Individuals are not the only source of danger for LGBTQIA+ online. Decision makers can use the possibilities provided for by information technologies to chase and oppress queers. Policy makers use the internet in some countries to restrict the access to queer materials and documentations or to queer intellectual and artistic works, as in China, Russia or Iran.[19] But the states are not the only ones impacting queer individuals. Private agents can also infringe on their rights (e.g., to information) as Google banning LGBTQIA+ contents in Russia.[20]

As queers might be endangered online, it is necessary for decision makers to make political statements protecting them. The rights they are entitled to in the real world should effectively be enforced online. Internet governance must be used to protect members of the LGBTQIA+ community.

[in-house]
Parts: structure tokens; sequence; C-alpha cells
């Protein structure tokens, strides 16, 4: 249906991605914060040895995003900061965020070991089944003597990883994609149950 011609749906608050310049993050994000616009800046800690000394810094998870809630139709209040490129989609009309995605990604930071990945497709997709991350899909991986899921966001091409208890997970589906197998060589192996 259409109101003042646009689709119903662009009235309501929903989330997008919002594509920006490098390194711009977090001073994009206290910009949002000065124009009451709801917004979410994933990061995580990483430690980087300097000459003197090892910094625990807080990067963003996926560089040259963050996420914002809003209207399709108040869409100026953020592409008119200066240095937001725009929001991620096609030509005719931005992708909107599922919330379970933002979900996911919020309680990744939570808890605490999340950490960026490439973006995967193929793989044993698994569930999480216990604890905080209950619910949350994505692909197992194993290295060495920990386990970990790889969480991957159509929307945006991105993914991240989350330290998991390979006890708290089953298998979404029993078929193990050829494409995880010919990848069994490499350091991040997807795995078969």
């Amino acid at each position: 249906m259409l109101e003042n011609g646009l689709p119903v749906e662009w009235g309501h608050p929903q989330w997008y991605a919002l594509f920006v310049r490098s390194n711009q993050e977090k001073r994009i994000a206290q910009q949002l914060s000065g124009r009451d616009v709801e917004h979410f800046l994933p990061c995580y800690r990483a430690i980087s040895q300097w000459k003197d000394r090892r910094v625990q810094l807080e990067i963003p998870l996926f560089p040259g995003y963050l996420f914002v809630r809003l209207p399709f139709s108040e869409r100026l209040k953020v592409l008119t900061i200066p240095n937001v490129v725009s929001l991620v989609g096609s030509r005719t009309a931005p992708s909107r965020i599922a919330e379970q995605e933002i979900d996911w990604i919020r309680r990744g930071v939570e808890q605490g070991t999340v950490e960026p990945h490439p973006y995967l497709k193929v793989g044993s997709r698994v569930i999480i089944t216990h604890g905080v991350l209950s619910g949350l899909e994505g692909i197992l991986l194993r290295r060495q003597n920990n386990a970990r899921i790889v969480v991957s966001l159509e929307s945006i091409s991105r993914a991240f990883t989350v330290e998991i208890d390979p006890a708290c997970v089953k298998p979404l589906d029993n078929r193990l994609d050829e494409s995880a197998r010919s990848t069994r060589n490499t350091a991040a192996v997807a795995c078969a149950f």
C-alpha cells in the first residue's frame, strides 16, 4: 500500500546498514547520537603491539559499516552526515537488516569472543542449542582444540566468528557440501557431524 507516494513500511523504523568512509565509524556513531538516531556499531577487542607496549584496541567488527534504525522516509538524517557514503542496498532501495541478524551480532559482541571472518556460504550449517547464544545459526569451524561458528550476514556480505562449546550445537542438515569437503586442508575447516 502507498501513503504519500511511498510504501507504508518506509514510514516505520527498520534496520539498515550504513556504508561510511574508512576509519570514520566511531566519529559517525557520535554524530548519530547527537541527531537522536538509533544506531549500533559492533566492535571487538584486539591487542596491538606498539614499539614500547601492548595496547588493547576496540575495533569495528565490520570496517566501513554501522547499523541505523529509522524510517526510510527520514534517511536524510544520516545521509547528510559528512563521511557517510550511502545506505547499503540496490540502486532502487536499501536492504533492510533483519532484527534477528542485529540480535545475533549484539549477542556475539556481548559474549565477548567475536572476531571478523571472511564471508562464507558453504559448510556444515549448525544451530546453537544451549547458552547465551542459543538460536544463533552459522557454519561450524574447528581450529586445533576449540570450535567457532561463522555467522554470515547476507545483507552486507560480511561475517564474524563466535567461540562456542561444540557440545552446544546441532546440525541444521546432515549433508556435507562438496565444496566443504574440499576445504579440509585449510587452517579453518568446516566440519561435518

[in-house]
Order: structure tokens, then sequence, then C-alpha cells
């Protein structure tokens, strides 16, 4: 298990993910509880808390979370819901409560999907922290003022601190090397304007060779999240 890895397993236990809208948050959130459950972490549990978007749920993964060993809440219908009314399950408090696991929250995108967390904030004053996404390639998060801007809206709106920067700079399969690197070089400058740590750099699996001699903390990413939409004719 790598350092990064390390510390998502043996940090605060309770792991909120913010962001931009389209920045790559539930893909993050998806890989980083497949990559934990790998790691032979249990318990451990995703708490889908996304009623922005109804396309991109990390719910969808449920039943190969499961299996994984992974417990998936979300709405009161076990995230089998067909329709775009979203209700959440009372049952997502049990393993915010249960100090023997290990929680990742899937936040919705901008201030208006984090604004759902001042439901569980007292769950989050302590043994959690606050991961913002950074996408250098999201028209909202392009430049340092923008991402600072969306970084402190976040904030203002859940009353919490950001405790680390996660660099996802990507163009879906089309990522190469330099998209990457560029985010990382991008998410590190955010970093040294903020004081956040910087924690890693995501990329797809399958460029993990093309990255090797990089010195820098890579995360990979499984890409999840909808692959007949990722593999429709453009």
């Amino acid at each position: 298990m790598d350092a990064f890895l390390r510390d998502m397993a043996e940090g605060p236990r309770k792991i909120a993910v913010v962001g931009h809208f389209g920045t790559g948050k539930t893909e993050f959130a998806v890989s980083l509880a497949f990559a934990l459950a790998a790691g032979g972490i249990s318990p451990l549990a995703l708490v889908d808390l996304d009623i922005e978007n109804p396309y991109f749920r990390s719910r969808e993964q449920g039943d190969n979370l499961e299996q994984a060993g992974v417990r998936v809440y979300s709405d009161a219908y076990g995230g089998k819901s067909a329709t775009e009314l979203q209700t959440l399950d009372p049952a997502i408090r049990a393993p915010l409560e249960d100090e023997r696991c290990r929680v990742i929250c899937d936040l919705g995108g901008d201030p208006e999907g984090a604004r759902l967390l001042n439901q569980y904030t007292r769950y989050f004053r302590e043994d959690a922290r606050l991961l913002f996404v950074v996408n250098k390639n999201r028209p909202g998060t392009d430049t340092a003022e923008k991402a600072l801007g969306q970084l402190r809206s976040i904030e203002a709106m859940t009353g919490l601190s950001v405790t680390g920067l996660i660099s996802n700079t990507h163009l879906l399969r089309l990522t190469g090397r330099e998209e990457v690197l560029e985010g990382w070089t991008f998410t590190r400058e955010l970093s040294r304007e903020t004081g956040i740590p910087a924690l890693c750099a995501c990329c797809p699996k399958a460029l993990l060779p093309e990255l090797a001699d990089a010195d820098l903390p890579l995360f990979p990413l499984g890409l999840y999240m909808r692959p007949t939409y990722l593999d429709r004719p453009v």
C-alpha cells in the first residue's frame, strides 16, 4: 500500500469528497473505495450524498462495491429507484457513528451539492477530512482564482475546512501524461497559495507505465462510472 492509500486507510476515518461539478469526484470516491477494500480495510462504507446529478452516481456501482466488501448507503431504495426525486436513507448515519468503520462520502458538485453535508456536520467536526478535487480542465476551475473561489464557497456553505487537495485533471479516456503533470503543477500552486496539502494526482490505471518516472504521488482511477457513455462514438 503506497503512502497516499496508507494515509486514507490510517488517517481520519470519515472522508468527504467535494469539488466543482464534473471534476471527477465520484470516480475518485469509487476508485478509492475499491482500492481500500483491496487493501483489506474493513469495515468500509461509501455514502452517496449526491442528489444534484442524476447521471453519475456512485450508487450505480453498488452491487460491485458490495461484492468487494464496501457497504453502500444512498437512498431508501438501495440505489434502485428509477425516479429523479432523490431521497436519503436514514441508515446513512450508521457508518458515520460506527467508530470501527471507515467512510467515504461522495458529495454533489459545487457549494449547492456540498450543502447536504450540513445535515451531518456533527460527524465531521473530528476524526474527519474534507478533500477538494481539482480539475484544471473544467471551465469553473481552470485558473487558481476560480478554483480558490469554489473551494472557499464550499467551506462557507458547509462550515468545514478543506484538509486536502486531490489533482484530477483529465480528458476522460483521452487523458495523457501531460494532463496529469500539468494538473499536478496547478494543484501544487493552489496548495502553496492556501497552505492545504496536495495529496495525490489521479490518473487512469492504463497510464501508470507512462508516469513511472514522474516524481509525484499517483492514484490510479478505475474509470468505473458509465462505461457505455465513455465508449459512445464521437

Internet governance involves the administration of the technical infrastructure on which the internet functions. [21]Decisions intending to change this administration impact on the whole web.[22] The administration of domain names and internet addresses is globally unified under the supervision of the ICANN.[23] The TLD, being the ending of domain names in '.xxx', enables the filtering of certain types of contents (e.g., depending on their geographical position). The debate whether a '.gay' or '.lgbt' domains should be created in order to centralise the LGBTQIA+ expression is one of internet governance that has a direct impact on queer individuals.[24]